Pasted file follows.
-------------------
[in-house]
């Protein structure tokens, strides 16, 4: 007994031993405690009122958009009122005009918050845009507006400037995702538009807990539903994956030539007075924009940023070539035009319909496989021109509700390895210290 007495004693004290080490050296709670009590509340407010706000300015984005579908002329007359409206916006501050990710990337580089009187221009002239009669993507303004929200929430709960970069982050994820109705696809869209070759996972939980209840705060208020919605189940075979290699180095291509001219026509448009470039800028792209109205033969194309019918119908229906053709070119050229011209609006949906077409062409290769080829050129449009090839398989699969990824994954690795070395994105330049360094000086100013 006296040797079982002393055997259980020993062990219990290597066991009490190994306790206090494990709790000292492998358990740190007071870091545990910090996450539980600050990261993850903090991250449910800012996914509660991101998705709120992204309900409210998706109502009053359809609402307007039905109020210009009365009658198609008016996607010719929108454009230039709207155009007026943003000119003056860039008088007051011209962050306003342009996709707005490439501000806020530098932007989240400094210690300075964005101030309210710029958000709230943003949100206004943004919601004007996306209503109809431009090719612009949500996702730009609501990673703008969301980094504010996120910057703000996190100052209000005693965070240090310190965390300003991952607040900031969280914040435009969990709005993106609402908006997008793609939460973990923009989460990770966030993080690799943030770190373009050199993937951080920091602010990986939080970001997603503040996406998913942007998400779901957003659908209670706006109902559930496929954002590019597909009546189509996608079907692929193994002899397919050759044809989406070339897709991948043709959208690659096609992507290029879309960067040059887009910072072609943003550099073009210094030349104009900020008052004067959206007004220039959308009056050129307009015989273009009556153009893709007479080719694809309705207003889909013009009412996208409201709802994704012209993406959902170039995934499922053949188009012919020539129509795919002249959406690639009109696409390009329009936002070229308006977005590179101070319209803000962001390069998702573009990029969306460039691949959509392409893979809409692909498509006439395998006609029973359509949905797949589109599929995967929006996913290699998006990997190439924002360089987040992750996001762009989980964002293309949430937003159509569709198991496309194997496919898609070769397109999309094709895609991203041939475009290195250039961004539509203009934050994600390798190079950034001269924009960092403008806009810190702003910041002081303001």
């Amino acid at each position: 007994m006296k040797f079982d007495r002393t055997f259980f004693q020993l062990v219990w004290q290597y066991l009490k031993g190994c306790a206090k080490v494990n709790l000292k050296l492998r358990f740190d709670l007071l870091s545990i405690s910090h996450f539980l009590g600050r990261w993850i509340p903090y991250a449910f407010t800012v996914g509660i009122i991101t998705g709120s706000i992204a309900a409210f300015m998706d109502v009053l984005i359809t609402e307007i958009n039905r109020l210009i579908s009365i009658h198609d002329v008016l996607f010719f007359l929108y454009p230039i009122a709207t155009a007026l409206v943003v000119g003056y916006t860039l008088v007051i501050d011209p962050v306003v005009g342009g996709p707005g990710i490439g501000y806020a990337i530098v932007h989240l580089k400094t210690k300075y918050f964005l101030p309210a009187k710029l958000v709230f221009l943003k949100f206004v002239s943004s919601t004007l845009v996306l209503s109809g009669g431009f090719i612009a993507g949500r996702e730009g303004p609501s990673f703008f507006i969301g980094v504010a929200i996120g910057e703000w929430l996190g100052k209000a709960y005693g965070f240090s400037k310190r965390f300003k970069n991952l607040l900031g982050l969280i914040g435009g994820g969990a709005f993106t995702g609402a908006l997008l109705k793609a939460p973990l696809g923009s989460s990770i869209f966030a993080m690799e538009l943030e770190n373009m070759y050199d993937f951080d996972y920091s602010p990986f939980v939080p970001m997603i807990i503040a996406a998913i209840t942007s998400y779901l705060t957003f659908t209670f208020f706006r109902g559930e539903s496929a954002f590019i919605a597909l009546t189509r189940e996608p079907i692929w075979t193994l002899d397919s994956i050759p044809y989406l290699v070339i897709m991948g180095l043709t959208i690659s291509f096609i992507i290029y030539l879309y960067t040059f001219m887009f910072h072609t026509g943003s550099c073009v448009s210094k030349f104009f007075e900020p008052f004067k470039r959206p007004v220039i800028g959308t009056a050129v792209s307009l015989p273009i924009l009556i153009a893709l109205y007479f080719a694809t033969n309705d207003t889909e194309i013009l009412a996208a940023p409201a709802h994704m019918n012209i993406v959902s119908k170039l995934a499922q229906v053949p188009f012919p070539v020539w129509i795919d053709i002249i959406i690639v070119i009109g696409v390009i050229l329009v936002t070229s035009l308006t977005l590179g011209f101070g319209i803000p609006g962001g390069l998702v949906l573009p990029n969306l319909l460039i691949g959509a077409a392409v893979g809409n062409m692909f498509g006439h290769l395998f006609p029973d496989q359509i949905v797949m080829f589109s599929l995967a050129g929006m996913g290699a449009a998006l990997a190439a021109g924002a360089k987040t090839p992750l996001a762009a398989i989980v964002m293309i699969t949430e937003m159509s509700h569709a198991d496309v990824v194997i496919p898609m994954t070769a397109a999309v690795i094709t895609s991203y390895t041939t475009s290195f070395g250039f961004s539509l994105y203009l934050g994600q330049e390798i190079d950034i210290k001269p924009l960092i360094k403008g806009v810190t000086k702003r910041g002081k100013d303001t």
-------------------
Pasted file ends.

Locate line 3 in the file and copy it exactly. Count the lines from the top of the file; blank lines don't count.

């Amino acid at each position: 007994m006296k040797f079982d007495r002393t055997f259980f004693q020993l062990v219990w004290q290597y066991l009490k031993g190994c306790a206090k080490v494990n709790l000292k050296l492998r358990f740190d709670l007071l870091s545990i405690s910090h996450f539980l009590g600050r990261w993850i509340p903090y991250a449910f407010t800012v996914g509660i009122i991101t998705g709120s706000i992204a309900a409210f300015m998706d109502v009053l984005i359809t609402e307007i958009n039905r109020l210009i579908s009365i009658h198609d002329v008016l996607f010719f007359l929108y454009p230039i009122a709207t155009a007026l409206v943003v000119g003056y916006t860039l008088v007051i501050d011209p962050v306003v005009g342009g996709p707005g990710i490439g501000y806020a990337i530098v932007h989240l580089k400094t210690k300075y918050f964005l101030p309210a009187k710029l958000v709230f221009l943003k949100f206004v002239s943004s919601t004007l845009v996306l209503s109809g009669g431009f090719i612009a993507g949500r996702e730009g303004p609501s990673f703008f507006i969301g980094v504010a929200i996120g910057e703000w929430l996190g100052k209000a709960y005693g965070f240090s400037k310190r965390f300003k970069n991952l607040l900031g982050l969280i914040g435009g994820g969990a709005f993106t995702g609402a908006l997008l109705k793609a939460p973990l696809g923009s989460s990770i869209f966030a993080m690799e538009l943030e770190n373009m070759y050199d993937f951080d996972y920091s602010p990986f939980v939080p970001m997603i807990i503040a996406a998913i209840t942007s998400y779901l705060t957003f659908t209670f208020f706006r109902g559930e539903s496929a954002f590019i919605a597909l009546t189509r189940e996608p079907i692929w075979t193994l002899d397919s994956i050759p044809y989406l290699v070339i897709m991948g180095l043709t959208i690659s291509f096609i992507i290029y030539l879309y960067t040059f001219m887009f910072h072609t026509g943003s550099c073009v448009s210094k030349f104009f007075e900020p008052f004067k470039r959206p007004v220039i800028g959308t009056a050129v792209s307009l015989p273009i924009l009556i153009a893709l109205y007479f080719a694809t033969n309705d207003t889909e194309i013009l009412a996208a940023p409201a709802h994704m019918n012209i993406v959902s119908k170039l995934a499922q229906v053949p188009f012919p070539v020539w129509i795919d053709i002249i959406i690639v070119i009109g696409v390009i050229l329009v936002t070229s035009l308006t977005l590179g011209f101070g319209i803000p609006g962001g390069l998702v949906l573009p990029n969306l319909l460039i691949g959509a077409a392409v893979g809409n062409m692909f498509g006439h290769l395998f006609p029973d496989q359509i949905v797949m080829f589109s599929l995967a050129g929006m996913g290699a449009a998006l990997a190439a021109g924002a360089k987040t090839p992750l996001a762009a398989i989980v964002m293309i699969t949430e937003m159509s509700h569709a198991d496309v990824v194997i496919p898609m994954t070769a397109a999309v690795i094709t895609s991203y390895t041939t475009s290195f070395g250039f961004s539509l994105y203009l934050g994600q330049e390798i190079d950034i210290k001269p924009l960092i360094k403008g806009v810190t000086k702003r910041g002081k100013d303001t």